At our shop, we are a fee based only, active advisor who has well defined selling rules to limit drawdown risks. In fact, currently on 3/2/2018 we have only 65% exposure and have been taken money off the table in layers over the past 6 days and have one hedge. This is to reduce volatility and we will unwind quickly & get fully invested when the fear has subsided. This could be as early as Monday but we'll see. This is active management versus passive. Additionally, I help clients with their tax - both corporate & individual - and estate planning, not just retirement or education. So we are a full service advisory and are not low low cost, but are competitive for the services. It is a smoother ride and a value proposition.
Hope this helps and best of luck, Dan Stewart CFA®
Some advisors, including us, use automated advisor-like services to leverage leading technology. However, having a licensed, human advisor can add great additional value such as overseeing your portfolio and understanding your story. A robot cannot answer specific answers unique to your situation.
Dan Stewart makes a good point. A human can better answer some questions.
First, let's consider what an automated "advisor" really is. It is a way to automate investing. It is a digital platform for investing. It is NOT a platform for advice. I use a digital platform to help me manage smaller accounts in an efficient manner (for clients just starting out or the smaller accounts of clients with larger holdings) these platforms are only vehicles for investing. They may be well suited for some people, but not for everyone. I use financial planning software, but the software only shows the results of computations, it does not provide advice.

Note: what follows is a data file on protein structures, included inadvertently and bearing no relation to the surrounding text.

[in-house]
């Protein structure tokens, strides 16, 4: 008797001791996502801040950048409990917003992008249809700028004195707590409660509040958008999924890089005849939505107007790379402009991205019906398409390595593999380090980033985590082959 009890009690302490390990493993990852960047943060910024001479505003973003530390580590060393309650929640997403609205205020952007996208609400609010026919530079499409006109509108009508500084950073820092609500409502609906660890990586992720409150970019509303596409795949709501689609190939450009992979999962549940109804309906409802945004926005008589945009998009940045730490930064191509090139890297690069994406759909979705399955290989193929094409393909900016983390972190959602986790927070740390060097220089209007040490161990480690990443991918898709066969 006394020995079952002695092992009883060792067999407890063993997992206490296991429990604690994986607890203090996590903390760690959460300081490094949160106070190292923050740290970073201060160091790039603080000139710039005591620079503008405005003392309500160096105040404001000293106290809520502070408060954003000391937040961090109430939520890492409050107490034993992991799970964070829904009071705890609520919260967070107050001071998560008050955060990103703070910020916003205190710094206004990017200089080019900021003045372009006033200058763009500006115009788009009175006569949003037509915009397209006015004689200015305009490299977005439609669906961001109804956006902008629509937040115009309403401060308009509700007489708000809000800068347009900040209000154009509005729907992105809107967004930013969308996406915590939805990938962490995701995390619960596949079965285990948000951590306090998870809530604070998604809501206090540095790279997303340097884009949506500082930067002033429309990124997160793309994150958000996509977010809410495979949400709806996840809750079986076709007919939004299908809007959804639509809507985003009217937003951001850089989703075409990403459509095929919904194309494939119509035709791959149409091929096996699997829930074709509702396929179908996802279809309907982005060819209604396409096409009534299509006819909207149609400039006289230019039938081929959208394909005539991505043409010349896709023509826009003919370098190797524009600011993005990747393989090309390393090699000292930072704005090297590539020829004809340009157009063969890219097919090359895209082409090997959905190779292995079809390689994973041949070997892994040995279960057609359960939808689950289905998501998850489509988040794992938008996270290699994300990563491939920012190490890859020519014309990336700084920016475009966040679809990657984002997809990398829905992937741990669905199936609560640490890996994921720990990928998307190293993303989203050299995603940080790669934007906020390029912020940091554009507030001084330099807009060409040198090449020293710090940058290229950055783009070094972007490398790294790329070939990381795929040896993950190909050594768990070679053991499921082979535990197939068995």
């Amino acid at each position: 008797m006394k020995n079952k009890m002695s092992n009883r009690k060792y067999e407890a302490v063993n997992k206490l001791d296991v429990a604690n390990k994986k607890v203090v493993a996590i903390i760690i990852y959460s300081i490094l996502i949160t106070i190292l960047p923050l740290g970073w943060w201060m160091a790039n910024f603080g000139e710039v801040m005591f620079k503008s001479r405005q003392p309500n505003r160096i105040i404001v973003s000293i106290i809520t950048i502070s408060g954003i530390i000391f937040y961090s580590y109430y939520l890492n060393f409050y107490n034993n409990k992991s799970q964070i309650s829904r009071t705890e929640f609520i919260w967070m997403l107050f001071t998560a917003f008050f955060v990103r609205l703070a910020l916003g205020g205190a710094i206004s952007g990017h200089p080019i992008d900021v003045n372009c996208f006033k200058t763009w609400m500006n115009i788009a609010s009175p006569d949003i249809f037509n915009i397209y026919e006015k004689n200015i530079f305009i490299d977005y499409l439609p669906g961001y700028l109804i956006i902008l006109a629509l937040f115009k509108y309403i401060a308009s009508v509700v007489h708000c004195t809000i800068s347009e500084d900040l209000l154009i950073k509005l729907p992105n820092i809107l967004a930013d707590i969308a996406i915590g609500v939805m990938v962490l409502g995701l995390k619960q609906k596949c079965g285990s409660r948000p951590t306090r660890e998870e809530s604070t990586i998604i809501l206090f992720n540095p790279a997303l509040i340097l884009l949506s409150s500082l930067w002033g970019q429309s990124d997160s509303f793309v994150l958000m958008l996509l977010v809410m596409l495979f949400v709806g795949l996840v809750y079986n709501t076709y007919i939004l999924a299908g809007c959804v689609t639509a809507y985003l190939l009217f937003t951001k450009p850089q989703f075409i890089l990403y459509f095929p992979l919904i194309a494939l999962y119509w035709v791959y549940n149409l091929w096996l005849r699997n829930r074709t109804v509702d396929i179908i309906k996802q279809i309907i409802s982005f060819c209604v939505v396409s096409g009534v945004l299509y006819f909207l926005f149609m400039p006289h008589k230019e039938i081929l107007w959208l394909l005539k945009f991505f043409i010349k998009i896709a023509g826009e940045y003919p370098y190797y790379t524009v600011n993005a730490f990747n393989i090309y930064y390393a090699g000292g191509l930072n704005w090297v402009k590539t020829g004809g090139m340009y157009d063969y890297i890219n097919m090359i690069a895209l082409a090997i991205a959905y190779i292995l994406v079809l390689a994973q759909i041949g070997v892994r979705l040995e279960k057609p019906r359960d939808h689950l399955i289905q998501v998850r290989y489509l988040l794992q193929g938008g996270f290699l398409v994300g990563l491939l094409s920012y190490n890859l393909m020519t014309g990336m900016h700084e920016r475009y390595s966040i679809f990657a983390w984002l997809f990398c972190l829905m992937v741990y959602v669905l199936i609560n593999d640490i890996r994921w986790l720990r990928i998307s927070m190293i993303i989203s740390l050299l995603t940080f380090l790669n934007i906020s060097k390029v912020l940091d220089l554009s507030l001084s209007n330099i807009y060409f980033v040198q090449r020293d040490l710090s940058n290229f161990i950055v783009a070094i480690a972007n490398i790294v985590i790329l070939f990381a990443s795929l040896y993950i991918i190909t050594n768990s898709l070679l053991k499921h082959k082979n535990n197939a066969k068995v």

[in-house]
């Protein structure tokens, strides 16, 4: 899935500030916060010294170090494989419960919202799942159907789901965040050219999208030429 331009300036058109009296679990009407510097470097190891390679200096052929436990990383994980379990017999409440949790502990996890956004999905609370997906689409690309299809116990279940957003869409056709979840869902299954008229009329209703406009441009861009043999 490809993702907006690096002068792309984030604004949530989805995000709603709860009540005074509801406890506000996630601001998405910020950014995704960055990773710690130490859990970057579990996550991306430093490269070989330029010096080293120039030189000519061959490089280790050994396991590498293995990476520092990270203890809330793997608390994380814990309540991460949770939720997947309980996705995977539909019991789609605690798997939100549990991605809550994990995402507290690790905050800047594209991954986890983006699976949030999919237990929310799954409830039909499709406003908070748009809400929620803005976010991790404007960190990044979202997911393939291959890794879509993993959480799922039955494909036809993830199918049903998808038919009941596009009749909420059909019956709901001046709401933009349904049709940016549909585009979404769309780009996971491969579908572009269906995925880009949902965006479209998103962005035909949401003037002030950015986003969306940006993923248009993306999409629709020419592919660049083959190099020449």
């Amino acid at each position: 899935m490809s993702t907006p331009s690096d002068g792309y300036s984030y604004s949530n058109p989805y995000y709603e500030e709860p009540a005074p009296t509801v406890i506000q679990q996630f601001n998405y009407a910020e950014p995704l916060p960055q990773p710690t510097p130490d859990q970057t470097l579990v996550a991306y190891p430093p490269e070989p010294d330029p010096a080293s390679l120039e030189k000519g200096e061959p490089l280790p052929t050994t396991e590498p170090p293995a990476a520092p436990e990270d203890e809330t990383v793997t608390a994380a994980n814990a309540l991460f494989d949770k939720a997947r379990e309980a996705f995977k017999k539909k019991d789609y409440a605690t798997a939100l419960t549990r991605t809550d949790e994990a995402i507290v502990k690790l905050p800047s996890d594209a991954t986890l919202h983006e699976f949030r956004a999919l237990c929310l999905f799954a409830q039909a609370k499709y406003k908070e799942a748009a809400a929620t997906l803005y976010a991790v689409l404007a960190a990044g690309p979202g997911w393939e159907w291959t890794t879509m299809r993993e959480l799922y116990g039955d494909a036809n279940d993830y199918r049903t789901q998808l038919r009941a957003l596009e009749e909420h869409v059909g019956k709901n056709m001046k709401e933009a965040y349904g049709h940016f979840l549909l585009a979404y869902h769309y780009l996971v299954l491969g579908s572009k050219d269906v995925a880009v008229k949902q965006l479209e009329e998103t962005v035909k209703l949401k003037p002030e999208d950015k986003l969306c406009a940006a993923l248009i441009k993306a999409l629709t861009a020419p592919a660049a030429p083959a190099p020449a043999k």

While investing is a very visible function of any advisory firm, it is not always the most important. No matter how good an investment portfolio is, if there isn't adequate protection (e.g. insurance) one catastrophe can wipe it all out. While 529 plans are a great tool for saving for education, they may be better used in conjunction with other vehicles. Contributing to your employer's retirement plan is good, but could there be better ways to save that would provide for more flexibility in retirement? Finally, I haven't seen to many low fee, low minimum, automated advisory services meet with a client while they are in hospital to make sure their affairs are in order because an unexpected malady cut their life short.
Personal finances are just that, personal. The server sees an account as a bunch of numbers and holdings. What we see behind each account is a person, or a couple, or a family. We never lose sight that it is about people.